- Quinnipiac men’s basketball moves down to .500 in MAAC play with 75-72 loss to Niagara
- Quinnipiac men’s basketball falls short in 65-63 loss to Canisius
- Dean of School of Communications Mark Contreras resigns
- Quinnipiac student robbed at gunpoint in Washington D.C.
- Quinnipiac men’s basketball splits opening MAAC weekend after loss to Rider
- Runnin’ the Point: New Year’s resolutions for Quinnipiac men’s basketball
- Murphy’s Law: Milestone mania
- Pecknold gets 500th win as Quinnipiac men’s ice hockey cruise past Colgate
- Quinnipiac women’s ice hockey captain Melissa Samoskevich drafted No. 2 in NWHL Draft
- The gift of education
Expressions with flair
A seven-foot-tall light up palm tree is found in the corner, with a chair shaped like a stiletto heel on the opposite side of the room.
No, this is isn’t the description of a hot new a club. This is a college dorm room.
“Our room attracts a lot of attention. People are always commenting on how different it is,” said sophomore, Jordana Marshall.
Now a days, students are finding a variety of unique ways decorate their dorm.
One room bought a patriotic print tent at Sports Authority, decked it with lights and pitched it in their common area.
“We were looking at furniture online and then we started looking at the tents. We saw a big open tent and we said, ‘We have to have this,'” said sophomore, Phil Cisario.
“I think it fits perfectly. It really broke up the room nicely without feeling closed in,” he said.
“You’re not going to go into any other dorm room and find this,” said sophomore, Chris Allen.
Students have bought items to give their dorm room a funky flair. Faux furs, various shaped throw pillows, and picture frames are used to spice up the ordinary dorm room.
“My roommate and I coordinated our bedspreads this year and went with a jungle theme. Everything is done in animal print which looks really sharp,” said junior, Amy Polic.
“My friend Lu Ann hung lights around the perimeter of the room and glow in the dark stars off of the ceiling. That’s what medical students do at Yale,” said Scott Shimotsu, first year graduate student at Yale.
WIth some dorms on campus that allow wall paintings, students found it adds an extra pizzazz to their living area.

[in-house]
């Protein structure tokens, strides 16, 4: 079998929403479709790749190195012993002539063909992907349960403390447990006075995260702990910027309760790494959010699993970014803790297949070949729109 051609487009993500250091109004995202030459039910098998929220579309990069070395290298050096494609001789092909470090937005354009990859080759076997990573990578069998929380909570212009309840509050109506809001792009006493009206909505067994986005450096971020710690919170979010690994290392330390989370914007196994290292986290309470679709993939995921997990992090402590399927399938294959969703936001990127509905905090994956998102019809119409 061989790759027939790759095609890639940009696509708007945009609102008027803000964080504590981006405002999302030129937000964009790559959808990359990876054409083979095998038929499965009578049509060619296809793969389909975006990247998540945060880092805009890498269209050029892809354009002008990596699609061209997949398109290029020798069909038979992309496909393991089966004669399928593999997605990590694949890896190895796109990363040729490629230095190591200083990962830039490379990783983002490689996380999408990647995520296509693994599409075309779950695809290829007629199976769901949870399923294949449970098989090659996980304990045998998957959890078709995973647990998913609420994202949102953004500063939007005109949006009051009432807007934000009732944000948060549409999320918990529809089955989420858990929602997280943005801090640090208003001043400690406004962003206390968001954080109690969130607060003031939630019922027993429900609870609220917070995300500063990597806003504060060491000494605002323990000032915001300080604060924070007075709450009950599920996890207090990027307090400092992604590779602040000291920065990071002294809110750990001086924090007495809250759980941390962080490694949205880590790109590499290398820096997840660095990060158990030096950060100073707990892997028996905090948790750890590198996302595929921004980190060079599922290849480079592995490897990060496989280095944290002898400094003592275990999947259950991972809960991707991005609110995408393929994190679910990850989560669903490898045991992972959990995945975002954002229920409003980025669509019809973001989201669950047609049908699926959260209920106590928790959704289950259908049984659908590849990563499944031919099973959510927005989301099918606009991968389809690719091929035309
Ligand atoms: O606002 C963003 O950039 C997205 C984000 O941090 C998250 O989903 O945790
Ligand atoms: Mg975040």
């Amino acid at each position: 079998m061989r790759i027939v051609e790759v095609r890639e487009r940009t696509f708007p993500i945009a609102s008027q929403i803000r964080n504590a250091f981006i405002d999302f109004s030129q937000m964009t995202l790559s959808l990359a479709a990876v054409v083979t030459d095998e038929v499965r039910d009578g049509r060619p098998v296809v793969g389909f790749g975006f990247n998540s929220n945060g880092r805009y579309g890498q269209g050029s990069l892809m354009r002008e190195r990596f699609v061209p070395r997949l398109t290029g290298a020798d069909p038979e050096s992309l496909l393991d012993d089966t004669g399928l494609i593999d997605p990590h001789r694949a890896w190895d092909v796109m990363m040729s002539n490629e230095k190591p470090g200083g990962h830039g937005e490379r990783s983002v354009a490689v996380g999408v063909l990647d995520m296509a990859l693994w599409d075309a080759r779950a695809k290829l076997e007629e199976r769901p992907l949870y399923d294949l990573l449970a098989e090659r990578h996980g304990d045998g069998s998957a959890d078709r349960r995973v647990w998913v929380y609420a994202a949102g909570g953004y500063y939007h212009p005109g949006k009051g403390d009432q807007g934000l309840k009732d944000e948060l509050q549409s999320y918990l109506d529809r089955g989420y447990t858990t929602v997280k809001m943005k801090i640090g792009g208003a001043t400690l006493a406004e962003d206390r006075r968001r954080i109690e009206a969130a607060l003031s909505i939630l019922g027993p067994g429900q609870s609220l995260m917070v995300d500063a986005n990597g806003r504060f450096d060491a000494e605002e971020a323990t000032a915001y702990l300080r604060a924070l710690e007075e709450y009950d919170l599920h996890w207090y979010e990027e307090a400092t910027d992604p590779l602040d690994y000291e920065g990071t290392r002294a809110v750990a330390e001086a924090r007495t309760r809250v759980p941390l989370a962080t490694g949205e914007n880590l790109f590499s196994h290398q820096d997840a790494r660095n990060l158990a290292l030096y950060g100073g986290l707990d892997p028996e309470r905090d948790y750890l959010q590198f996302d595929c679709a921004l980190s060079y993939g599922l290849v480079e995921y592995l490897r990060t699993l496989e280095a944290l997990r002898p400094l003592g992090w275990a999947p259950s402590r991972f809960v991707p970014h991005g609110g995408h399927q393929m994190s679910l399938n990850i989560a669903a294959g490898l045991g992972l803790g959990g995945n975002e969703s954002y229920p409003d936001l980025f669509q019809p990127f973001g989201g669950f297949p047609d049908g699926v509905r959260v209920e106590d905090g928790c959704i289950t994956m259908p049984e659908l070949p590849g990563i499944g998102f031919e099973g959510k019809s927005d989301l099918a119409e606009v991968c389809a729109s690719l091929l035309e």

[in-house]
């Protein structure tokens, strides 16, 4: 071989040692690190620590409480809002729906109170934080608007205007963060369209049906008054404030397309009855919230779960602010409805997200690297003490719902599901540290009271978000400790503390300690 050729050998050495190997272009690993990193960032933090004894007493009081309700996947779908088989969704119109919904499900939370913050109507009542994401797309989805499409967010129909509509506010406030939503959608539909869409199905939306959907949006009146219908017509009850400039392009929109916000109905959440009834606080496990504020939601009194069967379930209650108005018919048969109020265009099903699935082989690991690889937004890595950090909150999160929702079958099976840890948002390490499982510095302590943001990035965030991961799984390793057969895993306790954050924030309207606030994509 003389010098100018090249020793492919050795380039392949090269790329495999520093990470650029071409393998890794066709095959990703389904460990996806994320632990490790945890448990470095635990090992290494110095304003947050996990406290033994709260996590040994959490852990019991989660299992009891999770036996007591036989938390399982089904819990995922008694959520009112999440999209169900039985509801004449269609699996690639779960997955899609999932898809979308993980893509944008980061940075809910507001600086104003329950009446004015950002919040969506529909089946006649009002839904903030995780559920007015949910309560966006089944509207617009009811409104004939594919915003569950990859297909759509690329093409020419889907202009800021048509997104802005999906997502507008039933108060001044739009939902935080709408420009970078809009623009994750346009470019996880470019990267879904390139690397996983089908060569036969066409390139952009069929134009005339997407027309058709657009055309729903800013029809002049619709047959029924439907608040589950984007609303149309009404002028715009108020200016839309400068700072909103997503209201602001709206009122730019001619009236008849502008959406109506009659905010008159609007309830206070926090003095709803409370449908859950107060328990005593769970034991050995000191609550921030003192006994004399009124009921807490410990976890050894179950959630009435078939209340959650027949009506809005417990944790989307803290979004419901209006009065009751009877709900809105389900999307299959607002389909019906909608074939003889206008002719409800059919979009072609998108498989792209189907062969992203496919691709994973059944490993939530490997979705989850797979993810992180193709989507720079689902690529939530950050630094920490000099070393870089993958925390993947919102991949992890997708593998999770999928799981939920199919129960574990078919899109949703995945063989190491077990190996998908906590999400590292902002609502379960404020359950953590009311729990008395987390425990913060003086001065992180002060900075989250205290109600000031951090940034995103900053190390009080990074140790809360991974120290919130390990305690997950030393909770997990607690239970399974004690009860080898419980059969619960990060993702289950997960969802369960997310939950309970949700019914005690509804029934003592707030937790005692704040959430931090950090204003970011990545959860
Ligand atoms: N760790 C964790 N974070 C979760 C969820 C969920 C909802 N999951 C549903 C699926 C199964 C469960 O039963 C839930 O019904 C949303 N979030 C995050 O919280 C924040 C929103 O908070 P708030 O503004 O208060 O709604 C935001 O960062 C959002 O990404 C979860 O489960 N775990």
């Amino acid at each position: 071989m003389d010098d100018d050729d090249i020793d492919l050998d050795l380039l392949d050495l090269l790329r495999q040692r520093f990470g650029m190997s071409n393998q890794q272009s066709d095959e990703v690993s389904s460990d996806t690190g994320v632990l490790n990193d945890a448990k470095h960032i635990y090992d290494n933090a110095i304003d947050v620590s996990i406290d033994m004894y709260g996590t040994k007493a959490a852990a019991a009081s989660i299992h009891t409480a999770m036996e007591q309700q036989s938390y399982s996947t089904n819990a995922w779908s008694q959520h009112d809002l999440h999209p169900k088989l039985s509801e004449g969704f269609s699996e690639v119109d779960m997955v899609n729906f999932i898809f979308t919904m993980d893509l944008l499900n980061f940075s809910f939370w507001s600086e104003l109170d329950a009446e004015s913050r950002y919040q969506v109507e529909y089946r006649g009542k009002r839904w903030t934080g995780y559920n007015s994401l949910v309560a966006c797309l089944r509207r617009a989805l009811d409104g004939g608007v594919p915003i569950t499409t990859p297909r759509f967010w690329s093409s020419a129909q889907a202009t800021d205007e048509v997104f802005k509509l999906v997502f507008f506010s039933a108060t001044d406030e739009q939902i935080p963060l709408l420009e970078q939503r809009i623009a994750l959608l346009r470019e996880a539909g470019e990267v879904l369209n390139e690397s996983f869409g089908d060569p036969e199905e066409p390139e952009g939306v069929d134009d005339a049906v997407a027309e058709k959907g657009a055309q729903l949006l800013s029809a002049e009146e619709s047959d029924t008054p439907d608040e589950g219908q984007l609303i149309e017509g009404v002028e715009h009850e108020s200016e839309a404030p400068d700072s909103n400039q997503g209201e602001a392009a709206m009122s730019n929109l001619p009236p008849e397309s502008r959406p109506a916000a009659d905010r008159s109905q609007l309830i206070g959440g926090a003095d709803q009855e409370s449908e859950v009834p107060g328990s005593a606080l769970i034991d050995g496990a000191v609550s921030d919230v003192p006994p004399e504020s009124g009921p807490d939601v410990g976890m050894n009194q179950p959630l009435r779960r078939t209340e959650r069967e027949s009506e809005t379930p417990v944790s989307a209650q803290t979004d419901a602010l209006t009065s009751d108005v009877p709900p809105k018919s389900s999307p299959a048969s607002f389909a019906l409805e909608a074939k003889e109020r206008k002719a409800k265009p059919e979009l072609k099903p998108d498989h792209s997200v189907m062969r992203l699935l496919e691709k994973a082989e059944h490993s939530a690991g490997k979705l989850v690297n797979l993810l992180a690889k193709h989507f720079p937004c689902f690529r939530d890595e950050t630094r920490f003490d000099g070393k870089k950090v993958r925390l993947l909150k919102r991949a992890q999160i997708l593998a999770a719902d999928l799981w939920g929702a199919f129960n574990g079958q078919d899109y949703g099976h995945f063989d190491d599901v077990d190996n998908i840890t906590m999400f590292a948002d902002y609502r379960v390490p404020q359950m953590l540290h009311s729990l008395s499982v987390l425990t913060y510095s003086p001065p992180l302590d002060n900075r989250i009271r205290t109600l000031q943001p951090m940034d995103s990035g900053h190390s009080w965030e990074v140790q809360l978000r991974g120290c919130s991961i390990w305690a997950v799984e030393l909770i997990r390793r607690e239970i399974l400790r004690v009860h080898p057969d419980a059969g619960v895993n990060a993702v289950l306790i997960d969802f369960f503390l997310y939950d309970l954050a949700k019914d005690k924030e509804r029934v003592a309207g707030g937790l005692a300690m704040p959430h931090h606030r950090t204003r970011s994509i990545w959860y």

“We painted our walls last year and it made a huge difference,” said junior, Zoe Palitz.
Others choose posters, photo collages, wallpaper and decorative sheets as a means for covering up the empty wall space.
“Urban Outfitters sells bed sheets that are cheap and have cool looking designs that we hung on our walls,” said junior, Brian Goldman.
“I’ve seen some pictures of loved ones and friends displayed on bulletin boards,” said Cynthia Malachi, customer service manager at Wal-Mart and mother of a sophomore in college.
Some students chose to take the creative route by decorating their own crafts for their dorm room.
“I cut out words and pictures from magazines that describe me, and collaged them onto a box that I keep on display,” said Fern Noodleman, freshman.
“The box is great for odds and ends and it looks really cool,” she said.
Joshelle Jackson, team member of Joanne Fabrics said a lot of people ask the store representatives for ideas. “[A popular idea] is to make pillows they can sew photos in [or] sheet pockets for their beds to put magazines in,” she said.
“People usually buy sheer drapery fabric for windows and a lot of people buy jean material, fake flowers, bead trims, and buttons to sew on pillows,” Jackson said.
In addition to purchasing display items, students find storage is a priority.
According to Michelle McGeeham, greeter at Wal-Mart, flashing lights, wallpaper and storage totes are popular items this year. “I think the hottest item is storage boxes,” she said.
Palitz, said she stored her plastic drawers under the bed to allow for extra room.
“The best thing that I did was raise my bed on cinderblocks,” said Palitz. “It gave me so much storage space and I put my drawers underneath my bed.”